Causation: A problem for all in missed cancer cases
At Gair, Gair, Conason, Steigman, Mackauf, Bloom, & Rubinowitz in New York, NY, many potential clients ask whether their cancer should have been diagnosed earlier and, if so, whether that failure rose to the level of medical malpractice, says Stephen H. Mackauf, JD, an attorney with the firm.
"The types of cancer cases we see probably reflect the incidence of cancer types in general," says Mackauf. "For example, we see a lot of claims involving breast cancer."
The typical breast cancer case involves a young woman who saw her doctor because of a breast lump and is sent her for a mammogram, which is negative. "The doctor tells her it’s just fibrocystic breast disease and that she should return in one year," says Mackauf. "When she returns in a year, she has advanced breast cancer."
Other frequent cases involve an abnormal test result, such as a suspicious X-ray or a suspicious biopsy, that somehow just gets filed away in the patient’s chart. "The patient returns in a year or so because they were never advised of the abnormal result, and now they have advanced cancer," says Mackauf. (See related story, below, on studies showing underlying causes of missed cancer claims.)
A retrospective review of 307 closed ambulatory care malpractice claims showed that 59% of claims for missed or delayed diagnosis involved cancer patients, most often breast or colorectal cancer.1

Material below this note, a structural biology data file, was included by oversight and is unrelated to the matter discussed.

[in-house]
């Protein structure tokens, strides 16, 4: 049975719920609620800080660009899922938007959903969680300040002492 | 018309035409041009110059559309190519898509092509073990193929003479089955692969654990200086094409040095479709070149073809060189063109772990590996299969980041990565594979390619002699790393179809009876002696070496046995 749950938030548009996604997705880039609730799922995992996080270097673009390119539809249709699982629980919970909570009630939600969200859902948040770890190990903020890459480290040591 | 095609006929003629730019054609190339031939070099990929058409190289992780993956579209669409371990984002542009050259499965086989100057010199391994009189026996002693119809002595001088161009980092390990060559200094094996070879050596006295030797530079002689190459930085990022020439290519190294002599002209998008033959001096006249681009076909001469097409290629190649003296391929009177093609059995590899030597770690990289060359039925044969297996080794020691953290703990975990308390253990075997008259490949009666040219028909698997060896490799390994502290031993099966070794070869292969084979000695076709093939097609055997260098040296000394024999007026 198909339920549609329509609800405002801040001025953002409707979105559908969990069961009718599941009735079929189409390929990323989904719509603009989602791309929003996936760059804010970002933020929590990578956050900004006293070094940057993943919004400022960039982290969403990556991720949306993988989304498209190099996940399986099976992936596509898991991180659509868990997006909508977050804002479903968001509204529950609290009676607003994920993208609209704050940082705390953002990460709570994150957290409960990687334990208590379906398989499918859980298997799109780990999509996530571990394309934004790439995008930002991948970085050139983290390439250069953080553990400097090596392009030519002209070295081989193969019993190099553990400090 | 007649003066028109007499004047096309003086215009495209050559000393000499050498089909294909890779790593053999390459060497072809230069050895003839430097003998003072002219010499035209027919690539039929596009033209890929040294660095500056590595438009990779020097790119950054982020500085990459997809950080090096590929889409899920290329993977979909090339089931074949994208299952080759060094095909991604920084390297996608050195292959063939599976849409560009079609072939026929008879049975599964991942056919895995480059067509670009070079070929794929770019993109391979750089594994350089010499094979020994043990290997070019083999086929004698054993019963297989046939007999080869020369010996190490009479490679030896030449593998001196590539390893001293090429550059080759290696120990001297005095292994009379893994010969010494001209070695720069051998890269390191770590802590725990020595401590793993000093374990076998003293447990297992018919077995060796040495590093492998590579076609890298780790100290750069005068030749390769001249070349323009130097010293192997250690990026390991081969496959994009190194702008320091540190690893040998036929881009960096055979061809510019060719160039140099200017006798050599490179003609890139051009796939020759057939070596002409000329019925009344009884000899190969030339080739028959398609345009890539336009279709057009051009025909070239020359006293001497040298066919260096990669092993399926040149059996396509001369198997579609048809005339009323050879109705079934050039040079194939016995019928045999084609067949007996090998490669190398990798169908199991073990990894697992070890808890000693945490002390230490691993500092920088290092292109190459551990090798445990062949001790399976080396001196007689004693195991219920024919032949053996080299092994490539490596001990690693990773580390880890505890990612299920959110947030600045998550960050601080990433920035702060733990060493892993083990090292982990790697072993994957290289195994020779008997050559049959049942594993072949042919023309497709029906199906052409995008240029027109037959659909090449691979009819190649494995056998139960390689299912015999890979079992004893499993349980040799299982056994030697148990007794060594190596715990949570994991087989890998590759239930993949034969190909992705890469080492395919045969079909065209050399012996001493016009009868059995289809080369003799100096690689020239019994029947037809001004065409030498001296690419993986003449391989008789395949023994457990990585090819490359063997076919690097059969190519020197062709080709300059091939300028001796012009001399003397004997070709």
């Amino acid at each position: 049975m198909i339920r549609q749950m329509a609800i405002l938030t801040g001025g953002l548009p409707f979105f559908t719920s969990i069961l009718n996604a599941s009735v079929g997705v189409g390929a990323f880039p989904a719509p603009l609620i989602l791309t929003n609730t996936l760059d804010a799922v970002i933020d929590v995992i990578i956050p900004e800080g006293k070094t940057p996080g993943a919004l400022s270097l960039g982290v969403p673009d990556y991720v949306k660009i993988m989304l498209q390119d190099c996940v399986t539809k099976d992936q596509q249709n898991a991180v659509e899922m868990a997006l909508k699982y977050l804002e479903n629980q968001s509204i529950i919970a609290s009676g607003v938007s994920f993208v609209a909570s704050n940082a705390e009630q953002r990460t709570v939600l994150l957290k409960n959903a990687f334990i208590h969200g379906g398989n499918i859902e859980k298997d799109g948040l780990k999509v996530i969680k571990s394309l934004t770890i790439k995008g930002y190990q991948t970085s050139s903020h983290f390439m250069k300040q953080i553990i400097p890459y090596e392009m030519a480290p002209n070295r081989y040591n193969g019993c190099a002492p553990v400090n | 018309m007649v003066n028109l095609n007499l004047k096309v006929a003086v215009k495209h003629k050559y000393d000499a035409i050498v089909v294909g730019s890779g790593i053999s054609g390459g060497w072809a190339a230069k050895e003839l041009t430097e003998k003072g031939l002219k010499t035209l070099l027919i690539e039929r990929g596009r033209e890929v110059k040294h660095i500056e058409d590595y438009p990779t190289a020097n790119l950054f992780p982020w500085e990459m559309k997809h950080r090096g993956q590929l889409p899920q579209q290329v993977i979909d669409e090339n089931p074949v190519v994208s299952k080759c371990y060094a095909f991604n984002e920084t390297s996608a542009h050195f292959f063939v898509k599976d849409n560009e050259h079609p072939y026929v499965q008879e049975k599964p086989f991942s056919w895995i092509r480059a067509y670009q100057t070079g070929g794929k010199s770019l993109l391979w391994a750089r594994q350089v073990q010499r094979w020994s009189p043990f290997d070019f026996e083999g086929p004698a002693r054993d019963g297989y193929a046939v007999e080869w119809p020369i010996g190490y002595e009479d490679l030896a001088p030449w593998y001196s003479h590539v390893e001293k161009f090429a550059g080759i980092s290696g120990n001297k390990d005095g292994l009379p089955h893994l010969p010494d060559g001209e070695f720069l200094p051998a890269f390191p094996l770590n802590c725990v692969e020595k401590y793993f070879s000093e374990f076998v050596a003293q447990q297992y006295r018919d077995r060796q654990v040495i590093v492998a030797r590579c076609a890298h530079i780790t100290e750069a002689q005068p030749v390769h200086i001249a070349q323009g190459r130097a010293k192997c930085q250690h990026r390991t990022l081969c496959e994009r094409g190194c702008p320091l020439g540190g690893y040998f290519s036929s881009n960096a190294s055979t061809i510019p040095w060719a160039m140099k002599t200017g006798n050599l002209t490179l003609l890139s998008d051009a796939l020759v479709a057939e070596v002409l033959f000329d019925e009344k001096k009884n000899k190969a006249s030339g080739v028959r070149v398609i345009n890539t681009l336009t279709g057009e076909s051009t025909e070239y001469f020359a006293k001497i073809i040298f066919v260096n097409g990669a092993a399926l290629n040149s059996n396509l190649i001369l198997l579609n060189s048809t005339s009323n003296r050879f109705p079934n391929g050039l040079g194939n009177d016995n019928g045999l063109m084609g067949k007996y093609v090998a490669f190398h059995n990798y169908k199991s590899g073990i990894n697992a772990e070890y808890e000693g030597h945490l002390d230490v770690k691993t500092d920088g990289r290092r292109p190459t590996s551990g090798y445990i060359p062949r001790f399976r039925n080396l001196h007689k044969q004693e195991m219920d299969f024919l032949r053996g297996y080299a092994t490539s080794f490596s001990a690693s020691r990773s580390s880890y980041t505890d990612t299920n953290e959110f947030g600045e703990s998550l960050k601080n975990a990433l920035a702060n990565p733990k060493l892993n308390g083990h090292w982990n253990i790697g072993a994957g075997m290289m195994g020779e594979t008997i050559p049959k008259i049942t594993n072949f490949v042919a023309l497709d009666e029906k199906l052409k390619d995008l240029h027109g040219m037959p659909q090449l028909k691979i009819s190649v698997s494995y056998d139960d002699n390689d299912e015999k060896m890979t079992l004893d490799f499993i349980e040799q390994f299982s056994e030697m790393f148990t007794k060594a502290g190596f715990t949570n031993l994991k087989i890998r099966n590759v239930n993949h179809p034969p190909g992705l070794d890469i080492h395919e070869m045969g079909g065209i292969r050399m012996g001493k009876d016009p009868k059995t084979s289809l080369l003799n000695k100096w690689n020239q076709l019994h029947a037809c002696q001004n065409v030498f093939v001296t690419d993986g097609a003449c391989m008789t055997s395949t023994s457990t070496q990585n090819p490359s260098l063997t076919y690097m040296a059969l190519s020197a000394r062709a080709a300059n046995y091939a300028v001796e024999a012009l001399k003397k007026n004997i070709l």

Saul Weingart, MD, MPP, PhD, chief medical officer at Tufts Medical Center in Boston, says, "Malpractice claims have shifted from the inpatient setting to the primary care office," where missed cancer diagnosis claims, especially colon, lung, prostate, and breast cancer, are prevalent.
Is claim defensible?
Missed cancer claims typically revolve around "issues of fact," such as a patient claiming she reported a lump and the physician says she didn’t, or a physician saying a surgical consult was recommended and the patient says there was no such recommendation, says Mackauf.
"It is because of such factual disputes or truth-telling contests’ that good record-keeping is vital," he says. For example, if a patient refuses a test or a treatment, physicians should document this fact clearly, stating that they explained the significance of the refusal to the patient. "Write Follow up in X days or weeks’ in the chart. Each time the patient returns, the physician should document the repeated refusal again," says Mackauf.
In cases alleging failure to diagnose cancer, causation is often the most vexing problem for both sides, he says. "In other words, how much better would the patient’s prognosis have been if the cancer had been diagnosed when the patient says it should have been diagnosed?" Mackauf asks.
If the alleged failure was actually a failure to diagnose a distant metastasis, it would be almost impossible for the patient to be able to prove significant harm as a result of the delay, for example. "At the other extreme, if despite the delay, the plaintiff’s cancer was diagnosed at Stage I, what harm was there from the delay?" he asks.
The defense might argue that although the cancer should have been diagnosed sooner, a short delay didn’t make any difference in the patient’s outcome. "The longer the delay, the stronger the patient’s case," says Mackauf.
- Gandhi TK, Kachalia A, Thomas EJ, et al. Missed and delayed diagnoses in the ambulatory setting: a study of closed malpractice claims. Ann Intern Med 2006; 145(7):488-496.
- Stephen H. Mackauf, JD, Gair, Gair, Conason, Steigman, Mackauf, Bloom, & Rubinowitz, New York, NY. Phone: (212) 943-1090. Fax: (212) 425-7513. Email: firstname.lastname@example.org.
- Eric Poon, MD, MPH, Vice President/Chief Medical Information Officer, Boston Medical Center. Phone: (617) 414-5951. Fax: (617) 414-9334. Email: Eric.Poon@bmc.org. F